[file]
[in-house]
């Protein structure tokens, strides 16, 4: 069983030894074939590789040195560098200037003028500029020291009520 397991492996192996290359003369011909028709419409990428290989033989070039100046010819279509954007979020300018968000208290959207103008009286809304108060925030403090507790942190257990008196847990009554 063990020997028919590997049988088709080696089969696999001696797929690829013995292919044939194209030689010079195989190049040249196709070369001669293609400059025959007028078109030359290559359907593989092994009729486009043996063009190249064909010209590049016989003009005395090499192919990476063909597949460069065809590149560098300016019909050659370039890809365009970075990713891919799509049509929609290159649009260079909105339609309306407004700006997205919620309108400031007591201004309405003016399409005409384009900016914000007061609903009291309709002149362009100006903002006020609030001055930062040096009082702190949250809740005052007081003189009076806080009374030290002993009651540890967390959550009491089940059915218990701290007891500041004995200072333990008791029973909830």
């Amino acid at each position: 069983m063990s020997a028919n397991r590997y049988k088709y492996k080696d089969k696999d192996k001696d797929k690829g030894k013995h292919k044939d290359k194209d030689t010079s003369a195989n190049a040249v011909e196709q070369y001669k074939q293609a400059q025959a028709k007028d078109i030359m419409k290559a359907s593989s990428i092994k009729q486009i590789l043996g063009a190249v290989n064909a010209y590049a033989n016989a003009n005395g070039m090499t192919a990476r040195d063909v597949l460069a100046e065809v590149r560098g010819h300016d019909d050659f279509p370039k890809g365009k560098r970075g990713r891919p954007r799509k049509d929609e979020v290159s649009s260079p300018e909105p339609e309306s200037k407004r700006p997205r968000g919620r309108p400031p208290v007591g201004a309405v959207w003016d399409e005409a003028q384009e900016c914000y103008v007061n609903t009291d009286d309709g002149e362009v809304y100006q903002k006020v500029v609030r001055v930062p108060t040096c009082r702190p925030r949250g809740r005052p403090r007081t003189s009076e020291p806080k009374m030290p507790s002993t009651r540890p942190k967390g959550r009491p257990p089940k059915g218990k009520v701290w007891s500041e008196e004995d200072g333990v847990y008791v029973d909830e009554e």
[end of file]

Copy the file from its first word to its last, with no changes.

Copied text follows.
[in-house]
């Protein structure tokens, strides 16, 4: 069983030894074939590789040195560098200037003028500029020291009520 397991492996192996290359003369011909028709419409990428290989033989070039100046010819279509954007979020300018968000208290959207103008009286809304108060925030403090507790942190257990008196847990009554 063990020997028919590997049988088709080696089969696999001696797929690829013995292919044939194209030689010079195989190049040249196709070369001669293609400059025959007028078109030359290559359907593989092994009729486009043996063009190249064909010209590049016989003009005395090499192919990476063909597949460069065809590149560098300016019909050659370039890809365009970075990713891919799509049509929609290159649009260079909105339609309306407004700006997205919620309108400031007591201004309405003016399409005409384009900016914000007061609903009291309709002149362009100006903002006020609030001055930062040096009082702190949250809740005052007081003189009076806080009374030290002993009651540890967390959550009491089940059915218990701290007891500041004995200072333990008791029973909830």
């Amino acid at each position: 069983m063990s020997a028919n397991r590997y049988k088709y492996k080696d089969k696999d192996k001696d797929k690829g030894k013995h292919k044939d290359k194209d030689t010079s003369a195989n190049a040249v011909e196709q070369y001669k074939q293609a400059q025959a028709k007028d078109i030359m419409k290559a359907s593989s990428i092994k009729q486009i590789l043996g063009a190249v290989n064909a010209y590049a033989n016989a003009n005395g070039m090499t192919a990476r040195d063909v597949l460069a100046e065809v590149r560098g010819h300016d019909d050659f279509p370039k890809g365009k560098r970075g990713r891919p954007r799509k049509d929609e979020v290159s649009s260079p300018e909105p339609e309306s200037k407004r700006p997205r968000g919620r309108p400031p208290v007591g201004a309405v959207w003016d399409e005409a003028q384009e900016c914000y103008v007061n609903t009291d009286d309709g002149e362009v809304y100006q903002k006020v500029v609030r001055v930062p108060t040096c009082r702190p925030r949250g809740r005052p403090r007081t003189s009076e020291p806080k009374m030290p507790s002993t009651r540890p942190k967390g959550r009491p257990p089940k059915g218990k009520v701290w007891s500041e008196e004995d200072g333990v847990y008791v029973d909830e009554e």